From a functionality perspective, fans will be pleased to hear that the much-criticised d-pad of the current console has been redesigned and now feels tighter and more accurate with buttons presses rewarded with a satisfying click. The analogue sticks too have had their dead zones minimised significantly, says Microsoft.

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  • DarkPrimusDarkPrimus premium Registered User regular
    Wait, is the battery integrated inside the controller, or is it just more streamline and flush? Because I know some people like to use rechargeable AAs in their controller instead of plunking down on the proprietary charge packs.

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  • shrykeshryke Member of the Beast Registered User regular
    edited May 2013
    DarkPrimus wrote: »
    Wait, is the battery integrated inside the controller, or is it just more streamline and flush? Because I know some people like to use rechargeable AAs in their controller instead of plunking down on the proprietary charge packs.

    Looks like there's a panel on the back of the controller. Look through the pictures in that link and there's at least one of them showing it.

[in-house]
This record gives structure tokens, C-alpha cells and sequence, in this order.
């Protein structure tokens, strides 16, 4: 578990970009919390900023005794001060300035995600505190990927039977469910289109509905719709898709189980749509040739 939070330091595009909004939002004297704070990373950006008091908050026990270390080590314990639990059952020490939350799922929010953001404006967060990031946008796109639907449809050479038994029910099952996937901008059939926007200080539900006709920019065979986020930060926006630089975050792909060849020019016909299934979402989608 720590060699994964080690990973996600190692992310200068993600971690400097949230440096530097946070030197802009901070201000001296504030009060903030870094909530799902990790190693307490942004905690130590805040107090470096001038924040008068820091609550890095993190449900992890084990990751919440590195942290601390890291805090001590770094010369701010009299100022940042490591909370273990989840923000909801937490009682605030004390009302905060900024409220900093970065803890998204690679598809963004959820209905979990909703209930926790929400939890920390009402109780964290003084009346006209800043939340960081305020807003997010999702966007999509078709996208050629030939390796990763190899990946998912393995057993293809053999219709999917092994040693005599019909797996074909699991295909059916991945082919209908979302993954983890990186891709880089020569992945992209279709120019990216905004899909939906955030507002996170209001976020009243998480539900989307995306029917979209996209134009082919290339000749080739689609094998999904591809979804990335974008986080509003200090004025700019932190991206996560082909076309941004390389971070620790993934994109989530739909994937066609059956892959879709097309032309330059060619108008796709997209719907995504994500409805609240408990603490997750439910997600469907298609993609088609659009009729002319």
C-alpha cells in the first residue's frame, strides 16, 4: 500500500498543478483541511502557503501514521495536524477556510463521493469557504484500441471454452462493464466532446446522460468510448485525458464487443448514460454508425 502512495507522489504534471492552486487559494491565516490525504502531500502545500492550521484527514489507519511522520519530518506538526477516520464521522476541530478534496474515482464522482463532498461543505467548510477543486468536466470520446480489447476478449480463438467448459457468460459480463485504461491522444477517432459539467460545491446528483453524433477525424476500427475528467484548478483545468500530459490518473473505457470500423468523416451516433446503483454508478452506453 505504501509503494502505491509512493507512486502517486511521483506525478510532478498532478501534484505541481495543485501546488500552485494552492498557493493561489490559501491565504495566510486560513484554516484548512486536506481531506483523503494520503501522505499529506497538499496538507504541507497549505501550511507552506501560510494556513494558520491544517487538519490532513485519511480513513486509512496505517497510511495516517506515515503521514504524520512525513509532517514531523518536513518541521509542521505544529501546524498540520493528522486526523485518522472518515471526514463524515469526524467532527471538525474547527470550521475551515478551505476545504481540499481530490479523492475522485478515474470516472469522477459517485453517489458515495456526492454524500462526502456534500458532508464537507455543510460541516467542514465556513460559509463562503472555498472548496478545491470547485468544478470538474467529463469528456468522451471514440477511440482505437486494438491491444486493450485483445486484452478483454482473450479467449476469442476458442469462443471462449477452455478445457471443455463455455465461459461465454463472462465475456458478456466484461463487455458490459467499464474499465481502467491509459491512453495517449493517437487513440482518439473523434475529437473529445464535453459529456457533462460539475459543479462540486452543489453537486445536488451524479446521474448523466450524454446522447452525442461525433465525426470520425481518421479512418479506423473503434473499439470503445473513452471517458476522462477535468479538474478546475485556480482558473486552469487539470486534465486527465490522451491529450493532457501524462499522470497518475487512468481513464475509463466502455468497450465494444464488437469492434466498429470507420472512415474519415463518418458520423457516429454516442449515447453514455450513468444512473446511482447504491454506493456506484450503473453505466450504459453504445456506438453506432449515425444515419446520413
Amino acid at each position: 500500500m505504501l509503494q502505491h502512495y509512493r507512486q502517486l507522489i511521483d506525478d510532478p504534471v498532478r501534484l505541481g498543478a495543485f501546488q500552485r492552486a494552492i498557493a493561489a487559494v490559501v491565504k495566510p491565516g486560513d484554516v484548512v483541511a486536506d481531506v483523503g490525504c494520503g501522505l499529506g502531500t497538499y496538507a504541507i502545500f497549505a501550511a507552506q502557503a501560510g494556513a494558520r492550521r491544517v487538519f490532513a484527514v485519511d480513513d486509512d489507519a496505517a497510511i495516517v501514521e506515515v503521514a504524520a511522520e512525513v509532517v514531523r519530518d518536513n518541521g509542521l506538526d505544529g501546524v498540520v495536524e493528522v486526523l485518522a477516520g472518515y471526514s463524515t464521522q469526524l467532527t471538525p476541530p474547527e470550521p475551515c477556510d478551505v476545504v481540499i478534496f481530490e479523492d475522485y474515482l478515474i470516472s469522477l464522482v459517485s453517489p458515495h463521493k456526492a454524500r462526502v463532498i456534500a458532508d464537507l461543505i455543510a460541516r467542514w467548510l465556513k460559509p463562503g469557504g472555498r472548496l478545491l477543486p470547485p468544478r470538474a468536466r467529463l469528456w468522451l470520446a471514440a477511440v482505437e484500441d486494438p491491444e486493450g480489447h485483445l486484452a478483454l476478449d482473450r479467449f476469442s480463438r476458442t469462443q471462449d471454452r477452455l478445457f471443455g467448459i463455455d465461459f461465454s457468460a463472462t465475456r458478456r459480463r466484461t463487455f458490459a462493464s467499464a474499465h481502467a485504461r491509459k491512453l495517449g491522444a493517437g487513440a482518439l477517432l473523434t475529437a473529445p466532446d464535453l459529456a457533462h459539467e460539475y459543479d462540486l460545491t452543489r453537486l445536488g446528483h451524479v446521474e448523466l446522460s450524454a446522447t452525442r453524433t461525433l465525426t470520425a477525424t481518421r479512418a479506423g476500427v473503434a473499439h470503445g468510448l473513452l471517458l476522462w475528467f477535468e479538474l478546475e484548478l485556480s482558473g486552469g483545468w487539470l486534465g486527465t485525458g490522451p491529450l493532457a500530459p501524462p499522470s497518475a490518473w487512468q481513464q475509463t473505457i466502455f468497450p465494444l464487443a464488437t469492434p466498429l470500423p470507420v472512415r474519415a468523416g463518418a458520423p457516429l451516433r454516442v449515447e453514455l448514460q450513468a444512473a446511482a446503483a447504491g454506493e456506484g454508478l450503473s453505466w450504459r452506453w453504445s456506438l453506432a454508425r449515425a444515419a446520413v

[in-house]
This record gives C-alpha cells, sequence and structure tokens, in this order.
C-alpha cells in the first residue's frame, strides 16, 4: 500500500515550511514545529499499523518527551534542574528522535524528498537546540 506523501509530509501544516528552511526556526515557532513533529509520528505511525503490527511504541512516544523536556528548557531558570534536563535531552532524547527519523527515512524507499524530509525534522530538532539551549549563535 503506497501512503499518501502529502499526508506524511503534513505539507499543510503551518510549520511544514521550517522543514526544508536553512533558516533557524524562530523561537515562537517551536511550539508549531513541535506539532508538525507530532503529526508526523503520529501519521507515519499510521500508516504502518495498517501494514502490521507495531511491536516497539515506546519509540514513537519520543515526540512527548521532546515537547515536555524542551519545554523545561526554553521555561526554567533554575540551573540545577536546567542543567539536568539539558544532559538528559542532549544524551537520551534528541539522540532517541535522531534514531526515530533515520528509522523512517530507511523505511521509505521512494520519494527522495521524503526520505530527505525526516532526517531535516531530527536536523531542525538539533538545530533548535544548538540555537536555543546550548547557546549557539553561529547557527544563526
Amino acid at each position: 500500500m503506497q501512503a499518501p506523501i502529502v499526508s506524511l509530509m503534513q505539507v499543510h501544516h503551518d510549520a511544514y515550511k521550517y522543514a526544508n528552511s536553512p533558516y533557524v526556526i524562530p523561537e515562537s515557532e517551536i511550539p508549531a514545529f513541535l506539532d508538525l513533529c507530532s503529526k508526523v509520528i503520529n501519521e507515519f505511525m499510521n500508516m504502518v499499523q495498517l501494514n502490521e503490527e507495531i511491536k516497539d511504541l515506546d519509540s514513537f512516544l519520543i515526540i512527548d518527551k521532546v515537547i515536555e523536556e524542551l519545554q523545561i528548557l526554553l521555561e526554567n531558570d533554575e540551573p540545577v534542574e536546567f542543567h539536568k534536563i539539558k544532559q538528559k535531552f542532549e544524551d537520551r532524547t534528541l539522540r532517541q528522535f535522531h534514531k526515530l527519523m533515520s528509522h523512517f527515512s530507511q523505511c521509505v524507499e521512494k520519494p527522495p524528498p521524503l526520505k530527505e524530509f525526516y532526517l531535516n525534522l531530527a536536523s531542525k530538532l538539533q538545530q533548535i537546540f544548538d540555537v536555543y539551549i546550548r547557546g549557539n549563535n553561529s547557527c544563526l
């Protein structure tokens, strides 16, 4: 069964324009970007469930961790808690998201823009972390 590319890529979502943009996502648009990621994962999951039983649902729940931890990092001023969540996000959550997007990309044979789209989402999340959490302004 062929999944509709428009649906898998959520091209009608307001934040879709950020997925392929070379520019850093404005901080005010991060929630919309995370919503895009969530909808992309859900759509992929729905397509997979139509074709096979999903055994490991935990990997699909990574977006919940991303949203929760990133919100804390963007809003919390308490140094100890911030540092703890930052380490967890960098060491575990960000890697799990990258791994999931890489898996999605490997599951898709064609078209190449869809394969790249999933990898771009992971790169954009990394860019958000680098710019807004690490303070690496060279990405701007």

Beyond that, no clue on how the thing actually works, obviously.


    PS - I still think the box looks hideous.

    shryke on
  • Knight_Knight_ Dead Dead Dead Registered User regular
    DarkPrimus wrote: »
    Wait, is the battery integrated inside the controller, or is it just more streamline and flush? Because I know some people like to use rechargeable AAs in their controller instead of plunking down on the proprietary charge packs.

    I'm about 90% sure I heard it was confirmed to use AAs again, they just made the battery compartment not all weird like on the 360 controller. No source though, just mah brain.

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  • DehumanizedDehumanized Registered User regular
    Yeah, it still uses 2 AA batteries.

    20130514-XBOX-ONE-005-660x440.jpg

    As you can see, it's a very slight wedge protruding from the upper back of the controller.

  • dporowskidporowski Registered User regular
    The idea of tracking incoming fire via directional controller vibration is nifty as crap.

    FawstNitsua
  • DarkPrimusDarkPrimus premium Registered User regular
    Yeah, it still uses 2 AA batteries.

    20130514-XBOX-ONE-005-660x440.jpg

    As you can see, it's a very slight wedge protruding from the upper back of the controller.